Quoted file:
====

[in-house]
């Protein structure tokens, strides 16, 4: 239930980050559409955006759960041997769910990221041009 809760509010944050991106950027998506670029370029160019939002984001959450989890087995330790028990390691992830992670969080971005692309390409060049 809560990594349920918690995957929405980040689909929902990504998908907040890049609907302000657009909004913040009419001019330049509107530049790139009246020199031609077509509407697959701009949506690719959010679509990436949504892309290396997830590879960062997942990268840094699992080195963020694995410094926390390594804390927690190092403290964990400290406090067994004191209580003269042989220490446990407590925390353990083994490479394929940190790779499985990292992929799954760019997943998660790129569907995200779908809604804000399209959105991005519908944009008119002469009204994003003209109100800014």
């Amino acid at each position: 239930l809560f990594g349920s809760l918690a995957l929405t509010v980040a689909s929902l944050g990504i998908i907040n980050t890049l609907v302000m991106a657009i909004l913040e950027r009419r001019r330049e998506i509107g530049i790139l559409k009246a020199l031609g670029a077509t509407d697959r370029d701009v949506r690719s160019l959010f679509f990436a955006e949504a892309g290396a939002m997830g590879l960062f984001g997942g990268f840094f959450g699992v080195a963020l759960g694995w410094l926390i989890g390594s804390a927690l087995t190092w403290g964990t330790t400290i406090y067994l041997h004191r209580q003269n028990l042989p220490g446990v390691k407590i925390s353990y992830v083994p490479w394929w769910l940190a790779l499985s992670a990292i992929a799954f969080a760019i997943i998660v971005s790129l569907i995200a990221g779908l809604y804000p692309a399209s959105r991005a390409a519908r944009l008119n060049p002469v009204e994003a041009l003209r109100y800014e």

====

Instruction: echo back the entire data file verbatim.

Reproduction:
[in-house]
């Protein structure tokens, strides 16, 4: 239930980050559409955006759960041997769910990221041009 809760509010944050991106950027998506670029370029160019939002984001959450989890087995330790028990390691992830992670969080971005692309390409060049 809560990594349920918690995957929405980040689909929902990504998908907040890049609907302000657009909004913040009419001019330049509107530049790139009246020199031609077509509407697959701009949506690719959010679509990436949504892309290396997830590879960062997942990268840094699992080195963020694995410094926390390594804390927690190092403290964990400290406090067994004191209580003269042989220490446990407590925390353990083994490479394929940190790779499985990292992929799954760019997943998660790129569907995200779908809604804000399209959105991005519908944009008119002469009204994003003209109100800014």
């Amino acid at each position: 239930l809560f990594g349920s809760l918690a995957l929405t509010v980040a689909s929902l944050g990504i998908i907040n980050t890049l609907v302000m991106a657009i909004l913040e950027r009419r001019r330049e998506i509107g530049i790139l559409k009246a020199l031609g670029a077509t509407d697959r370029d701009v949506r690719s160019l959010f679509f990436a955006e949504a892309g290396a939002m997830g590879l960062f984001g997942g990268f840094f959450g699992v080195a963020l759960g694995w410094l926390i989890g390594s804390a927690l087995t190092w403290g964990t330790t400290i406090y067994l041997h004191r209580q003269n028990l042989p220490g446990v390691k407590i925390s353990y992830v083994p490479w394929w769910l940190a790779l499985s992670a990292i992929a799954f969080a760019i997943i998660v971005s790129l569907i995200a990221g779908l809604y804000p692309a399209s959105r991005a390409a519908r944009l008119n060049p002469v009204e994003a041009l003209r109100y800014e």